Study

Extensive management of field margins enhance invertebrate diversity on livestock farms in Devon and Somerset England

  • Published source details Pilgrim E.S., Potts S.G., Vickery J., Parkinson A.E., Woodcock B.A., Holt C., Gundrey A.L., Ramsay A.J., Atkinson P., Fuller R. & Tallowin J.R.B. (2007) Enhancing wildlife in the margins of intensively managed grass fields. Pages 293-296 in: J.J. Hopkins, A.J. Duncan, D.I. McCracken, S. Peel & J.R.B. Tallowin (eds.) High Value Grassland: Providing Biodiversity, a Clean Environment and Premium Products, British Grassland Society Occasional Symposium. No. 38, British Grassland Society, Reading.

Actions

This study is summarised as evidence for the following.

Action Category

Plant nectar flower mixture/wildflower strips for birds

Action Link
Bird Conservation

Plant wild bird seed or cover mixture

Action Link
Bird Conservation

Plant wild bird seed or cover mixture

Action Link
Farmland Conservation

Reduce management intensity on permanent grasslands (several interventions at once)

Action Link
Farmland Conservation

Plant nectar flower mixture/wildflower strips

Action Link
Farmland Conservation
  1. Plant nectar flower mixture/wildflower strips for birds

    A randomised, replicated, controlled trial on four farms in southwest England (Pilgrim et al. 2007) found that 50 ´ 10 m plots of permanent pasture sown with a grass and legume seed mix attracted more birds, and more bird species than control treatments in both summer and winter. Plots were established in 2002, re-sown in new plots each year and monitored annually from 2003 to 2006. Legumes sown included white clover Trifolium repens, red clover T. pratense, common vetch Vicia sativa and bird’s-foot trefoil Lotus corniculatus. There were twelve replicates of each management type.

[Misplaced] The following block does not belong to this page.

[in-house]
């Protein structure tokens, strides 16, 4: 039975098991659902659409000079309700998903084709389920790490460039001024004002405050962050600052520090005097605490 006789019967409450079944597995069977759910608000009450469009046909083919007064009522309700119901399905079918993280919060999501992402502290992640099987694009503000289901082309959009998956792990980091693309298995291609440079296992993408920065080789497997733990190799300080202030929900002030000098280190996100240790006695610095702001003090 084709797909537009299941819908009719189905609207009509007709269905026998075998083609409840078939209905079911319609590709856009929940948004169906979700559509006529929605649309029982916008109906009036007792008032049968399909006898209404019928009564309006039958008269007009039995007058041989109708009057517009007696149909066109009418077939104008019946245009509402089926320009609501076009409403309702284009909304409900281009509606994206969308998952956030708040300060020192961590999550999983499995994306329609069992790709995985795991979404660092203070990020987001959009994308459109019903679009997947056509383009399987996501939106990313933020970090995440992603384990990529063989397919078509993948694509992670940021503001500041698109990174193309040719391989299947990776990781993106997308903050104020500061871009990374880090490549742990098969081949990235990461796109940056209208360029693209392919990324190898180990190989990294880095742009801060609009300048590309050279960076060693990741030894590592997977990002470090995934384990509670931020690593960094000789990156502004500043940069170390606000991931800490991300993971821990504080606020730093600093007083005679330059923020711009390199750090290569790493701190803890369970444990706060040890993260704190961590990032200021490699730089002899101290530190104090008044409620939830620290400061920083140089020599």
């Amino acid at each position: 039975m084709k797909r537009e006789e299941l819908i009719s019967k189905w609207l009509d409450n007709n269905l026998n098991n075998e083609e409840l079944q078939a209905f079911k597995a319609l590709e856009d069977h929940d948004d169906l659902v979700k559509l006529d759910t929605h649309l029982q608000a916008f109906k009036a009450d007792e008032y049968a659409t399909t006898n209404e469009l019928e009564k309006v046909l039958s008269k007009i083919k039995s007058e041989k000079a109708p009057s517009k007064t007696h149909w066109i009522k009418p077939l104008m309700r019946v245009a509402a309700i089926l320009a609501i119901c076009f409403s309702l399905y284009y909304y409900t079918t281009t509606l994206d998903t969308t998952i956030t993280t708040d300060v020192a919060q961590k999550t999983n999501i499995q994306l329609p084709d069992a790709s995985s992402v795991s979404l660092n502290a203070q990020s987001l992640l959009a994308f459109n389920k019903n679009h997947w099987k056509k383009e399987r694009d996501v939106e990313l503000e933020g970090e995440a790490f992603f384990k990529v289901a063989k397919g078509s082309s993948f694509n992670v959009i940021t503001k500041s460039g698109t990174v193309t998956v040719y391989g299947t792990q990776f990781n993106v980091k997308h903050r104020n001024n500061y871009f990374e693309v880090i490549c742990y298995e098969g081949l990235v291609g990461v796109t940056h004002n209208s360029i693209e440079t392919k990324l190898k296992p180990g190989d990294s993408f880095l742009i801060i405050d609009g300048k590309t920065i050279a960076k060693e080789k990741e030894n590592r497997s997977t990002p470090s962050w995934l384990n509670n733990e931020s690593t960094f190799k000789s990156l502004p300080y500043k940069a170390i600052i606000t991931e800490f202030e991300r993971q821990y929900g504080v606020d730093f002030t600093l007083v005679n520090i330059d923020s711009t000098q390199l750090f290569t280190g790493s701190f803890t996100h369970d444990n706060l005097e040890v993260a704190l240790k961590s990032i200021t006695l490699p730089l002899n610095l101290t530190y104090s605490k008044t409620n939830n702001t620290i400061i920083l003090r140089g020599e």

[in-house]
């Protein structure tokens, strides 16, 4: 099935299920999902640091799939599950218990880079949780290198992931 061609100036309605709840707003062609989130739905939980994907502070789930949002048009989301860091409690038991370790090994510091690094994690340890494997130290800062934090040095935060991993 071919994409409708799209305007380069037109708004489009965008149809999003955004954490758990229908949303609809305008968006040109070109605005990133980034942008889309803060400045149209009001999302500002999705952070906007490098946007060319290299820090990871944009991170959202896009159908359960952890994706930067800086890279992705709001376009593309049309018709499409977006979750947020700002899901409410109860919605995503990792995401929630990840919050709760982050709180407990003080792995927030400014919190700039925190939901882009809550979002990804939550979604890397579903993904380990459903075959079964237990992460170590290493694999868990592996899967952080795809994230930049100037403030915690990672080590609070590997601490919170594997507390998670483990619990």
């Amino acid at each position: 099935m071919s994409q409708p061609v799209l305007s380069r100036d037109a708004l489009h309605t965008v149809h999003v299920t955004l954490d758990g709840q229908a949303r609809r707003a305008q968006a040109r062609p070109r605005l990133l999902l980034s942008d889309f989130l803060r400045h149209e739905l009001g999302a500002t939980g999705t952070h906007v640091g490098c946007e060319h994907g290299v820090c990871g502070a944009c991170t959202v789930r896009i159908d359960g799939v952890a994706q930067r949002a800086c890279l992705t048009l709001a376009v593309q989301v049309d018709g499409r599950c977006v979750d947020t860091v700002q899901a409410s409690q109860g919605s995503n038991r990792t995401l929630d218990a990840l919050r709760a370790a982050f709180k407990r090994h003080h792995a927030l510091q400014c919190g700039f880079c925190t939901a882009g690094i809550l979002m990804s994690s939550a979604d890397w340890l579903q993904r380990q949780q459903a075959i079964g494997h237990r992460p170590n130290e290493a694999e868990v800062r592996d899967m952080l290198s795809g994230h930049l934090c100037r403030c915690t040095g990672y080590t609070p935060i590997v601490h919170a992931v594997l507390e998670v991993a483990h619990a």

2. Plant wild bird seed or cover mixture

    A randomised, replicated, controlled trial on four farms in southwest England (Pilgrim et al. 2007) (same study as Defra 2007) found that 50 ´ 10 m plots of permanent pasture sown with a mix of crops including linseed and legumes attracted more birds, and more bird species than control treatments, in both summer and winter. Plots were established in 2002, re-sown in new plots each year and monitored annually from 2003 to 2006. Legumes sown included white clover, red clover, common vetch and bird’s-foot trefoil.  There were twelve replicates of each treatment.

     

  3. Plant wild bird seed or cover mixture

    A randomized, replicated, controlled trial from 2003 to 2006 in southwest England (Pilgrim et al. 2007) found that plots of permanent pasture sown with a mix of crops including linseed Linum usitatissimum and legumes attracted more birds, and more bird species, than control treatments, in both summer and winter. Three plots (50 x 10 m) were established on each of four farms in 2002 re-sown in new plots each year and monitored annually from 2003 to 2006. Legumes sown included white clover Trifolium repens, red clover T. pratense, common vetch Vicia sativa and bird’s-foot trefoil Lotus corniculatus. There were twelve replicates of each treatment. This study was part of the same experimental set-up as (Defra 2007, Potts et al. 2009, Holt et al. 2010).

     

  4. Reduce management intensity on permanent grasslands (several interventions at once)

    In the same randomized, replicated, controlled trial as (Defra 2007) in southwest England, (Pilgrim et al. 2007) found that 50 x 10 m plots of permanent pasture cut just once in May or July or not at all during the summer and left unfertilized had a greater total diversity of invertebrates than control fertilized plots cut in May and July. There were twelve replicates of each management type, monitored over five years (2002-2006). This study was also part of the same study as (Woodcock et al. 2007, Potts et al. 2009)).

     

  5. Plant nectar flower mixture/wildflower strips

    A randomized, replicated, controlled trial from 2003 to 2006 in southwest England (Pilgrim et al. 2007) found that plots of permanent pasture sown with a grass and legume seed mix attracted more birds and more bird species than control treatments, in both summer and winter. Three plots (50 x 10 m) were established on each of four farms in 2002, re-sown in new plots each year and monitored annually from 2003 to 2006. Sown legumes included white clover Trifolium repens, red clover T. pratense, common vetch Vicia sativa and bird’s-foot trefoil Lotus corniculatus. This study was part of the same experimental set up as Potts et al. 2009.

Output references

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